Java SE users should upgrade their JDK and JRE packages as soon as possible, Oracle officials said in their Critical Patch Update last week.
That update fixes 14 vulnerabilities, of which six were critical because they allow attacks over the network without authentication.
While Oracle supplies little information about the bugs themselves, the six critical issues appear to involve the Web starting of applications and applets which are untrusted either because they delivered without a certificate or because the certificate testing failed. One of the holes can also suffer exploitation by accessing it through a web service.
Linux vendor Red Hat already has more information in its database. One of the now-fixed bugs concerns the HotSpot JVM and a failure to properly check accessibility rules and object attributes, allowing a crafted class file to evade the Java sandbox’s restrictions.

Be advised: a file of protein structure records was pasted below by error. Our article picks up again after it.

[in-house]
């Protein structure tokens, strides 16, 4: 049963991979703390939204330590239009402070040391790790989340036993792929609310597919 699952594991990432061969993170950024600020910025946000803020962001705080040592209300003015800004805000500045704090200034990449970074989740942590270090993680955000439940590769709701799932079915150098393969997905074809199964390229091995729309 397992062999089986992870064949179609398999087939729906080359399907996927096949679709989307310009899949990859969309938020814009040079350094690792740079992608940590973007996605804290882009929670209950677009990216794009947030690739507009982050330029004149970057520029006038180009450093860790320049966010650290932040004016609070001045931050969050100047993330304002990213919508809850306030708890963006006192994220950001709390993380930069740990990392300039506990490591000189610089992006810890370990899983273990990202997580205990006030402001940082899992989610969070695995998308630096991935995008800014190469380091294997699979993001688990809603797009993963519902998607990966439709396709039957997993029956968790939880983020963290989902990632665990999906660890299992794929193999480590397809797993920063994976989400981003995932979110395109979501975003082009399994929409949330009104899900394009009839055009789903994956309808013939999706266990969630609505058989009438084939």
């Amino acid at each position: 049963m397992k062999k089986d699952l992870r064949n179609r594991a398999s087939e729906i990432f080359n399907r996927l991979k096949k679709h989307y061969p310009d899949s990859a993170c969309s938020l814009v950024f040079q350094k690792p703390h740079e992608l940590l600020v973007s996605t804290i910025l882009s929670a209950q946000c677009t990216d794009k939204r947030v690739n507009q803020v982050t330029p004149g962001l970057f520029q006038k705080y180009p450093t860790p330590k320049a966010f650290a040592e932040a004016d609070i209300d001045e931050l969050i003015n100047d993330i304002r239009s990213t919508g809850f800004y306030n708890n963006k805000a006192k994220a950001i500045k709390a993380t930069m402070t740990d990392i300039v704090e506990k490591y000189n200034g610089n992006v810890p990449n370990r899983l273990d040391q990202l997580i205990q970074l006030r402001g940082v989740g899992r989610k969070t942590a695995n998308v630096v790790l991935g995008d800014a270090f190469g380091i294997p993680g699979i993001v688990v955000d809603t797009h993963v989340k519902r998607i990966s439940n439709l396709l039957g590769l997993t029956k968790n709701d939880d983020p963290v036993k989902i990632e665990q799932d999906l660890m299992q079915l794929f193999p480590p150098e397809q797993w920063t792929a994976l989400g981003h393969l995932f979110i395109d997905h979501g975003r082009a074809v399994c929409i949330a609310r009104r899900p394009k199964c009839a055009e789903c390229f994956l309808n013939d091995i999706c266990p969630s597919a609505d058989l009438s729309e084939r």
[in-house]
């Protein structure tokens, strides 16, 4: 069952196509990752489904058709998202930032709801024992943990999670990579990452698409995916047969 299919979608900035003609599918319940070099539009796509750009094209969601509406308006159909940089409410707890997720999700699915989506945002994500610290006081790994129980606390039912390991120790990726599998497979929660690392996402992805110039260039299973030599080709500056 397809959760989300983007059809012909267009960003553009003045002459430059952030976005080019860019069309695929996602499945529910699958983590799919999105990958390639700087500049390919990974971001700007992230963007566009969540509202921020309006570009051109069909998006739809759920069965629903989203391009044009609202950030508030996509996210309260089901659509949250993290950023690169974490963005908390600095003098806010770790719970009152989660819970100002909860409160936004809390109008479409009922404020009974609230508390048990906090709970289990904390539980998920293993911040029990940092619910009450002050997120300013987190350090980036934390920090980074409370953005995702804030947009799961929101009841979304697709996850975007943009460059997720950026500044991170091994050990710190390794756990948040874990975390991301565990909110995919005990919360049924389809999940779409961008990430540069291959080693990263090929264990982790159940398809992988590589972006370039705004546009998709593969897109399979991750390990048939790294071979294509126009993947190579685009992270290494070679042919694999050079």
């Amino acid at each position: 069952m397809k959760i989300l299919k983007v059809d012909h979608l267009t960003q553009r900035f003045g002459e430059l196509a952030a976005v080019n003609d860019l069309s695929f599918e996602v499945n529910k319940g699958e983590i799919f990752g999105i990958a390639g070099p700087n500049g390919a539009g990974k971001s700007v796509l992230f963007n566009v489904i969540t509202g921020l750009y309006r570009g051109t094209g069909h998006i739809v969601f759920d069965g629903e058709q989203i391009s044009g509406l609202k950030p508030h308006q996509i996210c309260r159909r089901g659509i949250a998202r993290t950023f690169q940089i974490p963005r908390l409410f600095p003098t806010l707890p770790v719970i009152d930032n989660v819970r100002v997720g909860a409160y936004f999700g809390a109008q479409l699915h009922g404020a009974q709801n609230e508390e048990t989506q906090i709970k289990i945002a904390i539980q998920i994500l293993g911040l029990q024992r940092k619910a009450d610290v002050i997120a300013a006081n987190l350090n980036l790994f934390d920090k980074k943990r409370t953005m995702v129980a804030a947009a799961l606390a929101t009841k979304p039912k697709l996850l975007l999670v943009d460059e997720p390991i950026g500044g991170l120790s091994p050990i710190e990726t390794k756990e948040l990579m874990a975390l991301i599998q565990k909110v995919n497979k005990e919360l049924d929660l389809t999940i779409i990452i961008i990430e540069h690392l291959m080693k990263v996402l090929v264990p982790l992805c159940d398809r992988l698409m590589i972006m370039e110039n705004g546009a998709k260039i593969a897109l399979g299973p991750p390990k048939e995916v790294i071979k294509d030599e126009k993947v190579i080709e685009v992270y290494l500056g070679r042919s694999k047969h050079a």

Another issue involved multiple flaws in the native code of the font manager – this could allow a crafted font file to crash or corrupt the memory of the Java Virtual Machine and, in turn, possibly allow code execution.
A flaw in the Swing GUI library’s SynthLookAndFeel failed to prevent access to UI elements from outside an application; a malicious application could use this flaw to crash the JVM or bypass its sandbox. The same results could occur from exploiting caused by a lack of proper protection in CORBA data models.
The updates are a must for Java SE 7 (Update 4 and earlier), 6 (Update 32 and earlier), 5 (Update 35 and earlier) and 1.4.2_27 and earlier. JavaFX 2.1 and earlier also feel the affects. The updates are available for Windows, Linux and Solaris from Oracle’s download page.